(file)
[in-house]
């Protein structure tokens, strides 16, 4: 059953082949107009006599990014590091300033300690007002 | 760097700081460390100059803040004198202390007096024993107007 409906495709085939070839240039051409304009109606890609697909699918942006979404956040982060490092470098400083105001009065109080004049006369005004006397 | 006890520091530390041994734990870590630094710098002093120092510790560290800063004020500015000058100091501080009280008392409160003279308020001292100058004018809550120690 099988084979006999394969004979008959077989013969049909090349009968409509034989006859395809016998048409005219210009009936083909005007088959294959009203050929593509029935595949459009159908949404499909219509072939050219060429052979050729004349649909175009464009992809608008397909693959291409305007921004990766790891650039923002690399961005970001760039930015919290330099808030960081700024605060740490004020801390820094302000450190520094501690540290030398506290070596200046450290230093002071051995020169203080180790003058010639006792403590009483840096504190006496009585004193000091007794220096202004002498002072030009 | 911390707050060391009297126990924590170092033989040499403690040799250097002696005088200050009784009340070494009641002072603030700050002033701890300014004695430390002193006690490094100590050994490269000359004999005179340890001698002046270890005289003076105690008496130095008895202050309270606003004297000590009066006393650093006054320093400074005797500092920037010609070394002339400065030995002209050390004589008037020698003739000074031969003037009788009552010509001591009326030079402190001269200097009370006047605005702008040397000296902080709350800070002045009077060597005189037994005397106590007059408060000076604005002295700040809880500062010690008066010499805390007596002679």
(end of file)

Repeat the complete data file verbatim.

[in-house]
């Protein structure tokens, strides 16, 4: 059953082949107009006599990014590091300033300690007002 | 760097700081460390100059803040004198202390007096024993107007 409906495709085939070839240039051409304009109606890609697909699918942006979404956040982060490092470098400083105001009065109080004049006369005004006397 | 006890520091530390041994734990870590630094710098002093120092510790560290800063004020500015000058100091501080009280008392409160003279308020001292100058004018809550120690 099988084979006999394969004979008959077989013969049909090349009968409509034989006859395809016998048409005219210009009936083909005007088959294959009203050929593509029935595949459009159908949404499909219509072939050219060429052979050729004349649909175009464009992809608008397909693959291409305007921004990766790891650039923002690399961005970001760039930015919290330099808030960081700024605060740490004020801390820094302000450190520094501690540290030398506290070596200046450290230093002071051995020169203080180790003058010639006792403590009483840096504190006496009585004193000091007794220096202004002498002072030009 | 911390707050060391009297126990924590170092033989040499403690040799250097002696005088200050009784009340070494009641002072603030700050002033701890300014004695430390002193006690490094100590050994490269000359004999005179340890001698002046270890005289003076105690008496130095008895202050309270606003004297000590009066006393650093006054320093400074005797500092920037010609070394002339400065030995002209050390004589008037020698003739000074031969003037009788009552010509001591009326030079402190001269200097009370006047605005702008040397000296902080709350800070002045009077060597005189037994005397106590007059408060000076604005002295700040809880500062010690008066010499805390007596002679």